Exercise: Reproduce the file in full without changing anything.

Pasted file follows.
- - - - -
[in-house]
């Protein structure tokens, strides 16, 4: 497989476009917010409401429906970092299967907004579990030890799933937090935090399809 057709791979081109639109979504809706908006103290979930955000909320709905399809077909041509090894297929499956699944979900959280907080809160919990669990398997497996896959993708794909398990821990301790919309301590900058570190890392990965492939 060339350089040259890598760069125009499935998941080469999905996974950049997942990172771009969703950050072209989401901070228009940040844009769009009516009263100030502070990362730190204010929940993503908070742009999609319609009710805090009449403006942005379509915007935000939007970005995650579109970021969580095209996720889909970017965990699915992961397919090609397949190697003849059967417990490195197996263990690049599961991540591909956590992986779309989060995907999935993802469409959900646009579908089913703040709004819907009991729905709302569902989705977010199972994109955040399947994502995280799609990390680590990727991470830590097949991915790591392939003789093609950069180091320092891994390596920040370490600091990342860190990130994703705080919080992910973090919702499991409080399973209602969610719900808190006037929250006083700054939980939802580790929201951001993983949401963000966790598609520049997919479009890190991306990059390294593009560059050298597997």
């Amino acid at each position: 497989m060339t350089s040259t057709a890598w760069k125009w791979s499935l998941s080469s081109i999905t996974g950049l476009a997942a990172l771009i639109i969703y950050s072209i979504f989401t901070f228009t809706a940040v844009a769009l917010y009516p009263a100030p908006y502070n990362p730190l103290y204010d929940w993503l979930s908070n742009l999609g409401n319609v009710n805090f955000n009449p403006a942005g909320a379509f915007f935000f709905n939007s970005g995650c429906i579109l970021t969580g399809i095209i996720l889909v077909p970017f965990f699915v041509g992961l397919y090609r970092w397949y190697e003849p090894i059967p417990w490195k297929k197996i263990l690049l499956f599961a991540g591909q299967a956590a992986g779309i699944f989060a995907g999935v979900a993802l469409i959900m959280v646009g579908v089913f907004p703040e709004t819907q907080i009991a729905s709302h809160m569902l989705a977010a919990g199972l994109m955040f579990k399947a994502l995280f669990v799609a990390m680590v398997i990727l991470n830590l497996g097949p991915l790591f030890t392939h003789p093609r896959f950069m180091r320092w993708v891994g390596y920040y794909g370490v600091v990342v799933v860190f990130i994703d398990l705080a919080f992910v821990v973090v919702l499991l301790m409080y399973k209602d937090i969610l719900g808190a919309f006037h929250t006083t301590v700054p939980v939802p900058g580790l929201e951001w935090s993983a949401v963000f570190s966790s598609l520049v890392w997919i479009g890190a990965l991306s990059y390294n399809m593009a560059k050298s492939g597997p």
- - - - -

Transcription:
[in-house]
């Protein structure tokens, strides 16, 4: 497989476009917010409401429906970092299967907004579990030890799933937090935090399809 057709791979081109639109979504809706908006103290979930955000909320709905399809077909041509090894297929499956699944979900959280907080809160919990669990398997497996896959993708794909398990821990301790919309301590900058570190890392990965492939 060339350089040259890598760069125009499935998941080469999905996974950049997942990172771009969703950050072209989401901070228009940040844009769009009516009263100030502070990362730190204010929940993503908070742009999609319609009710805090009449403006942005379509915007935000939007970005995650579109970021969580095209996720889909970017965990699915992961397919090609397949190697003849059967417990490195197996263990690049599961991540591909956590992986779309989060995907999935993802469409959900646009579908089913703040709004819907009991729905709302569902989705977010199972994109955040399947994502995280799609990390680590990727991470830590097949991915790591392939003789093609950069180091320092891994390596920040370490600091990342860190990130994703705080919080992910973090919702499991409080399973209602969610719900808190006037929250006083700054939980939802580790929201951001993983949401963000966790598609520049997919479009890190991306990059390294593009560059050298597997």
């Amino acid at each position: 497989m060339t350089s040259t057709a890598w760069k125009w791979s499935l998941s080469s081109i999905t996974g950049l476009a997942a990172l771009i639109i969703y950050s072209i979504f989401t901070f228009t809706a940040v844009a769009l917010y009516p009263a100030p908006y502070n990362p730190l103290y204010d929940w993503l979930s908070n742009l999609g409401n319609v009710n805090f955000n009449p403006a942005g909320a379509f915007f935000f709905n939007s970005g995650c429906i579109l970021t969580g399809i095209i996720l889909v077909p970017f965990f699915v041509g992961l397919y090609r970092w397949y190697e003849p090894i059967p417990w490195k297929k197996i263990l690049l499956f599961a991540g591909q299967a956590a992986g779309i699944f989060a995907g999935v979900a993802l469409i959900m959280v646009g579908v089913f907004p703040e709004t819907q907080i009991a729905s709302h809160m569902l989705a977010a919990g199972l994109m955040f579990k399947a994502l995280f669990v799609a990390m680590v398997i990727l991470n830590l497996g097949p991915l790591f030890t392939h003789p093609r896959f950069m180091r320092w993708v891994g390596y920040y794909g370490v600091v990342v799933v860190f990130i994703d398990l705080a919080f992910v821990v973090v919702l499991l301790m409080y399973k209602d937090i969610l719900g808190a919309f006037h929250t006083t301590v700054p939980v939802p900058g580790l929201e951001w935090s993983a949401v963000f570190s966790s598609l520049v890392w997919i479009g890190a990965l991306s990059y390294n399809m593009a560059k050298s492939g597997p």